Classic Cars' Museum: Class J-2 European Classic 1932-1936



Concours d'Elegance 2010: Class J-2 European Classic 1932-1936





1933 Delage D8S De Villars Roadster

1933 Delage D8S De Villars Roadster
In 1930, Delage added to its D8 range this sports version built on a short wheelbase lowered chassis with revised suspension. Externally, to make the S more aerodynamic, a new type of radiator shell was used, which required a special hood and firewall that made the D8S even more visually distinctive. The Autocar magazine tested the D8S at over 100 mph and it demonstrated a zero-to-sixty time of 15 seconds, similar to a supercharge Blower Bentley. A lightweight roadster model D8S set a record average speed of 109.619 mph over 24 hours at Montlhery. This D8S with de Villars Roadster coachwork graced the 1933 Salon de Paris at the Grand Palais. It was owned during the 1950s by the Grand Hotel Velasquez in Madrid and offered as transport to its more discerning guests.
Source: classiccarslog.com





1936 Bugatti Type 57 Graber Cabriolet

1936 Bugatti Type 57 Graber Cabriolet
At its launch, the Bugatti Type 57 was availabe in four body styles. Three of these body styles were named after mountain peaks in the Alps- the four-seater, two-door Ventoux, the four-door Galibier, and the two-door Stelvio convertible - and the fourth was the Atalante. Because the Type 57 had a slightly larger chassis compared to earlier models of similar engine size, there was a lot of flexibility to accommodate custom coachwork. To cater to their customers' individual needs Bugatti also supplied bare chassis to coachbuilders. The two-door Stelvio convertible was often built by French coachbuilders Gangloff, but Swiss specialist Hermann Graber provided the coachwork for this Type 57. During the 1930s Graber was famous for his beautiful convertible and coupe designs.
Source: classiccarslog.com





1935 Bugatti Type 57 James Young Drophead Coupe

1935 Bugatti Type 57 James Young Drophead Coupe
The Bugatti Type 57, designed by Jean Bugatti, was bodied by some of the finest coachbuilders in the world, but just 12 of the 710 original chassis built between 1934 and 1939 had coachwork by the James Young company. The Type 57 is powered by an eight-cylinder, 3.3-liter twin-cam engine. The Bugatti Type 57 is famous in part due to its ultra rare Type 57SC Atlantic cousin, but this James Young-bodied example is almost as rare. This example was owned for over 40 years by the same family, which ordered it from the British Bugatti importer Colonel Giles after seeing an example at the London Motor Show in 1934. Its second and current owner bought the car in 1977. Chassis 57236 was restored in the 1980s and has since been very well cared - and it still has all of its original fittings.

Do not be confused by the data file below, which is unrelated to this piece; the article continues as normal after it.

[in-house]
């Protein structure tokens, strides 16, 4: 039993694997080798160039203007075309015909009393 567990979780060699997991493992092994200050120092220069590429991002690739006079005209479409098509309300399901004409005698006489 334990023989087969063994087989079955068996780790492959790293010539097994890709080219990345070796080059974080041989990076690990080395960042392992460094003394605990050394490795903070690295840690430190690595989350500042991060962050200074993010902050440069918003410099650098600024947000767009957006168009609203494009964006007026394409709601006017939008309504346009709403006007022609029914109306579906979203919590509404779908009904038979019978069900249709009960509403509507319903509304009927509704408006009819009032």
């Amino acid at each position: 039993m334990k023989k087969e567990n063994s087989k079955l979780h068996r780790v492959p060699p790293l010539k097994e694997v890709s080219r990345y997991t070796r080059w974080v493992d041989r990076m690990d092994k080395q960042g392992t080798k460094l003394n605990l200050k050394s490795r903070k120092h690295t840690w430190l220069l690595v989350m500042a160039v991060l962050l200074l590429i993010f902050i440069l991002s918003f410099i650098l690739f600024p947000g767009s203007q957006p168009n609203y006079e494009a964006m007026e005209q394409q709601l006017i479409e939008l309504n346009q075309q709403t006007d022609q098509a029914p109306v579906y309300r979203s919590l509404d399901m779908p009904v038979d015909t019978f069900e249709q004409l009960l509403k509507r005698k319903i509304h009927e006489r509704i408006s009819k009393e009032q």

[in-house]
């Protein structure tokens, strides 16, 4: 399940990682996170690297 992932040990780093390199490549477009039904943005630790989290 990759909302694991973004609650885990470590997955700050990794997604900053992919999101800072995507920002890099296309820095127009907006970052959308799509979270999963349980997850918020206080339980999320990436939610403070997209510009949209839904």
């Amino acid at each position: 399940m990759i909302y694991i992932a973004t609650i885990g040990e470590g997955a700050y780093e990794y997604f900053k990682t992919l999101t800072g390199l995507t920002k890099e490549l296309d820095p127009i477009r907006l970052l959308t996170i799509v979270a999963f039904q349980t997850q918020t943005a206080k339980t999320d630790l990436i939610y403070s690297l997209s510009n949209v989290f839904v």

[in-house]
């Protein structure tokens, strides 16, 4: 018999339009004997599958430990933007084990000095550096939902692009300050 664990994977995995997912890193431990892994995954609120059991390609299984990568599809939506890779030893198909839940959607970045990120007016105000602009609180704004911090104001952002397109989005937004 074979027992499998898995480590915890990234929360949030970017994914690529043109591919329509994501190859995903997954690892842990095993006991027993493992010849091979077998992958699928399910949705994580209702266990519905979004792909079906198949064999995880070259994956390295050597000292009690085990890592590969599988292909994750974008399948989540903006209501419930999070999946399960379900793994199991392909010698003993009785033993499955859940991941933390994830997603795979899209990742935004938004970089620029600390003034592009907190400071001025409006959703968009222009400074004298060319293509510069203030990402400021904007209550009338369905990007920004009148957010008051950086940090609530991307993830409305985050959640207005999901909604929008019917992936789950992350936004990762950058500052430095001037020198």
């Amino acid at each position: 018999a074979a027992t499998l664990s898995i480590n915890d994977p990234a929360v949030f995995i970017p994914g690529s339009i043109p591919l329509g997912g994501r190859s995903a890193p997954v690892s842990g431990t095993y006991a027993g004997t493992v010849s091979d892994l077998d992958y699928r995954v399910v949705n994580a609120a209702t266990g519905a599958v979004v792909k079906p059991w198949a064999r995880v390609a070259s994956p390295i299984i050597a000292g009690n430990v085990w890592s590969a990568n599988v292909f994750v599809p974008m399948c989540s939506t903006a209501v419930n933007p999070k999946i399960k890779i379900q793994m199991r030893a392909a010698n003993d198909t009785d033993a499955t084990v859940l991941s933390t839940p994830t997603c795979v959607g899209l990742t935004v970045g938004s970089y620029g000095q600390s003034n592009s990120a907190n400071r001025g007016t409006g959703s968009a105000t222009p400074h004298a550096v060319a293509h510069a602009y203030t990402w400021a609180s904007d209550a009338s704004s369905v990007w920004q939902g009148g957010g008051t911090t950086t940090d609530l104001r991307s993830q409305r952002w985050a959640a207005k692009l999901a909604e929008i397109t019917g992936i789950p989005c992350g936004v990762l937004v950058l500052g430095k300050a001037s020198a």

Source: classiccarslog.com





1936 Mercedes-Benz 500K Special Roadster

1936 Mercedes-Benz 500K Special Roadster
The Mercedes-Benz 500K was first exhibied at the 1934 Berlin Motor Show and it continued to be built until 1936. The 500 denotes the 5-liter engine and the K is for the kompressor or supercharger that was fitted to the sports roadster. The 500K has all around independent suspension with a double wishbone front axle and a double-joint swing axle at the rear, as world first. Consequently it was a more comfortable and better handling car than Mercedes' previous S/SS/SSK generation of roadsters from the 1920s. Most of the 500Ks were bodied at the Mercedes-Benz sindelfingen factory. The Mercedes-Benz 500K and the later 540K rank among the most elegant sports cars from the prewar era.
Source: classiccarslog.com





1933 Talbot AV 105 James Young 4 Seater Sports Tourer

1933 Talbot AV 105 James Young 4 Seater Sports Tourer
The British Talbot company was founded in 1903 by the Earl of Shrewsbury-Charles Chetwynd-Talbot and Adolphe Clement to sell French-built motorcars. The company branded its imported cars as Clement-Talbots and assembled their own models, which they called Talbots. In 1916, Swiss born Georges Roesch became chief engineer, and in the 1920s Talbot built a number of successful cars, including the 3-liter Talbot 105. In the 1930s, Roesch-designed Talbots enjoyed racing success with the Fox & Nicholl team at Le Mans and Brooklands. This Sports Tourer witj James Young coachwork is typical of the touring Talbots of the period. Having spent most of its life in England, the car arrived in the United States in 1969. Its current owner bought it in 1996 and has restored the car to its original specification.
Source: classiccarslog.com





1932 Bugatti Type 55 Open Sports Tourer

1932 Bugatti Type 55 Open Sports Tourer
The Type 55 is one of the finest sports cars of the 1930s. About 15 of the 38 Bugatti Type 55s were fitted with flamboyany Jean Bugatti-designed roadster or coupe coachwork, the classic roadster being considered by many cognocenti to be the most attractive sports car ever offered to the motoring public. The Type 55's 2,262 cc, supercharged, twin-cam, straight-eight engine was carried over in detuned form from the successful Type 51 Grand Prix car and fitted to a modified Type 54 ladder frame chassis. It was the ultimate exclusive supercar of the early 1930s. Its closest rival, the 8C Alfa Romeo, sold in far greater numbers. This car was delivered new to Madame Saquier of Paris and after restoration was owned by Ralph Lauren until 2003. Its present owner bought the car from collector Bill Ainscough in 2005.
Source: classiccarslog.com




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